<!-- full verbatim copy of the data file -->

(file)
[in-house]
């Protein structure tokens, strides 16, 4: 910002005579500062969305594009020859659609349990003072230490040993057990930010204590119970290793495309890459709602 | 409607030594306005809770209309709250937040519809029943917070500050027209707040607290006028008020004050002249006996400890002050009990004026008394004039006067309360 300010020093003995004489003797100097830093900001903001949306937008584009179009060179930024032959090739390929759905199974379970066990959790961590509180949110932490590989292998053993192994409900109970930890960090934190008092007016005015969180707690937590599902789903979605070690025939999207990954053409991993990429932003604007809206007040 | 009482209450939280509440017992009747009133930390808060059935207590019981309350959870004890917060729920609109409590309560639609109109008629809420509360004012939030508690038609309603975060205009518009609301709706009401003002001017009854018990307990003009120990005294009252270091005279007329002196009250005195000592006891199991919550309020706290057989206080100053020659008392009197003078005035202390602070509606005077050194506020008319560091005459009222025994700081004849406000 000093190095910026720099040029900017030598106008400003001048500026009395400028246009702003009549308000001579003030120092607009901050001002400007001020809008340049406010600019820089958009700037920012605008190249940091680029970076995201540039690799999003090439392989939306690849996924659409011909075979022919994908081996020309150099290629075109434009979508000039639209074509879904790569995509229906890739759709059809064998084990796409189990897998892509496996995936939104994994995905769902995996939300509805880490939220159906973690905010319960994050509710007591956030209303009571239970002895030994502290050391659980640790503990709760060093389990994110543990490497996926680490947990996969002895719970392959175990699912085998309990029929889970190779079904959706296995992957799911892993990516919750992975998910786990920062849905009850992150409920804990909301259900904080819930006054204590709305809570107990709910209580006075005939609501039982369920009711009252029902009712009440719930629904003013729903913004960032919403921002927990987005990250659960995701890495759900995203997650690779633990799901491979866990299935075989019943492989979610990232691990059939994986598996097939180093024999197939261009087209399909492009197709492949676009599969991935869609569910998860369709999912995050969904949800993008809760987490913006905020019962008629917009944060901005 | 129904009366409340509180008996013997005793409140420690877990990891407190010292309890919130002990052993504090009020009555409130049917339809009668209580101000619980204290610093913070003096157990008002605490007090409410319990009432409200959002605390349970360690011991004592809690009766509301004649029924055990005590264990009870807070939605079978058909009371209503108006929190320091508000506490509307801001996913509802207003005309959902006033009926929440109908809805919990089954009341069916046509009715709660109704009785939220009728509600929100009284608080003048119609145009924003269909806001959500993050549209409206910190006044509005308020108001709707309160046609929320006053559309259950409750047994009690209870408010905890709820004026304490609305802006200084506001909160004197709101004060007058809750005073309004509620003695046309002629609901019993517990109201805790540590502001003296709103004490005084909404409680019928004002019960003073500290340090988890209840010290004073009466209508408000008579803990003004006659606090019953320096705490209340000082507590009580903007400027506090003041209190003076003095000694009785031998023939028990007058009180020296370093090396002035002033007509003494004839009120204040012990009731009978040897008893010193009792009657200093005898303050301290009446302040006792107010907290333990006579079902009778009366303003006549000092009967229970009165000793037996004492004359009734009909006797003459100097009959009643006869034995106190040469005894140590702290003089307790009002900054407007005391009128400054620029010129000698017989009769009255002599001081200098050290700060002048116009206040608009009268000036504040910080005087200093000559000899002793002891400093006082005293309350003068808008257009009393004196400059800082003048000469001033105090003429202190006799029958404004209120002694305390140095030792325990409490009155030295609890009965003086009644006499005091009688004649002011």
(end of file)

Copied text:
[in-house]
């Protein structure tokens, strides 16, 4: 910002005579500062969305594009020859659609349990003072230490040993057990930010204590119970290793495309890459709602 | 409607030594306005809770209309709250937040519809029943917070500050027209707040607290006028008020004050002249006996400890002050009990004026008394004039006067309360 300010020093003995004489003797100097830093900001903001949306937008584009179009060179930024032959090739390929759905199974379970066990959790961590509180949110932490590989292998053993192994409900109970930890960090934190008092007016005015969180707690937590599902789903979605070690025939999207990954053409991993990429932003604007809206007040 | 009482209450939280509440017992009747009133930390808060059935207590019981309350959870004890917060729920609109409590309560639609109109008629809420509360004012939030508690038609309603975060205009518009609301709706009401003002001017009854018990307990003009120990005294009252270091005279007329002196009250005195000592006891199991919550309020706290057989206080100053020659008392009197003078005035202390602070509606005077050194506020008319560091005459009222025994700081004849406000 000093190095910026720099040029900017030598106008400003001048500026009395400028246009702003009549308000001579003030120092607009901050001002400007001020809008340049406010600019820089958009700037920012605008190249940091680029970076995201540039690799999003090439392989939306690849996924659409011909075979022919994908081996020309150099290629075109434009979508000039639209074509879904790569995509229906890739759709059809064998084990796409189990897998892509496996995936939104994994995905769902995996939300509805880490939220159906973690905010319960994050509710007591956030209303009571239970002895030994502290050391659980640790503990709760060093389990994110543990490497996926680490947990996969002895719970392959175990699912085998309990029929889970190779079904959706296995992957799911892993990516919750992975998910786990920062849905009850992150409920804990909301259900904080819930006054204590709305809570107990709910209580006075005939609501039982369920009711009252029902009712009440719930629904003013729903913004960032919403921002927990987005990250659960995701890495759900995203997650690779633990799901491979866990299935075989019943492989979610990232691990059939994986598996097939180093024999197939261009087209399909492009197709492949676009599969991935869609569910998860369709999912995050969904949800993008809760987490913006905020019962008629917009944060901005 | 129904009366409340509180008996013997005793409140420690877990990891407190010292309890919130002990052993504090009020009555409130049917339809009668209580101000619980204290610093913070003096157990008002605490007090409410319990009432409200959002605390349970360690011991004592809690009766509301004649029924055990005590264990009870807070939605079978058909009371209503108006929190320091508000506490509307801001996913509802207003005309959902006033009926929440109908809805919990089954009341069916046509009715709660109704009785939220009728509600929100009284608080003048119609145009924003269909806001959500993050549209409206910190006044509005308020108001709707309160046609929320006053559309259950409750047994009690209870408010905890709820004026304490609305802006200084506001909160004197709101004060007058809750005073309004509620003695046309002629609901019993517990109201805790540590502001003296709103004490005084909404409680019928004002019960003073500290340090988890209840010290004073009466209508408000008579803990003004006659606090019953320096705490209340000082507590009580903007400027506090003041209190003076003095000694009785031998023939028990007058009180020296370093090396002035002033007509003494004839009120204040012990009731009978040897008893010193009792009657200093005898303050301290009446302040006792107010907290333990006579079902009778009366303003006549000092009967229970009165000793037996004492004359009734009909006797003459100097009959009643006869034995106190040469005894140590702290003089307790009002900054407007005391009128400054620029010129000698017989009769009255002599001081200098050290700060002048116009206040608009009268000036504040910080005087200093000559000899002793002891400093006082005293309350003068808008257009009393004196400059800082003048000469001033105090003429202190006799029958404004209120002694305390140095030792325990409490009155030295609890009965003086009644006499005091009688004649002011």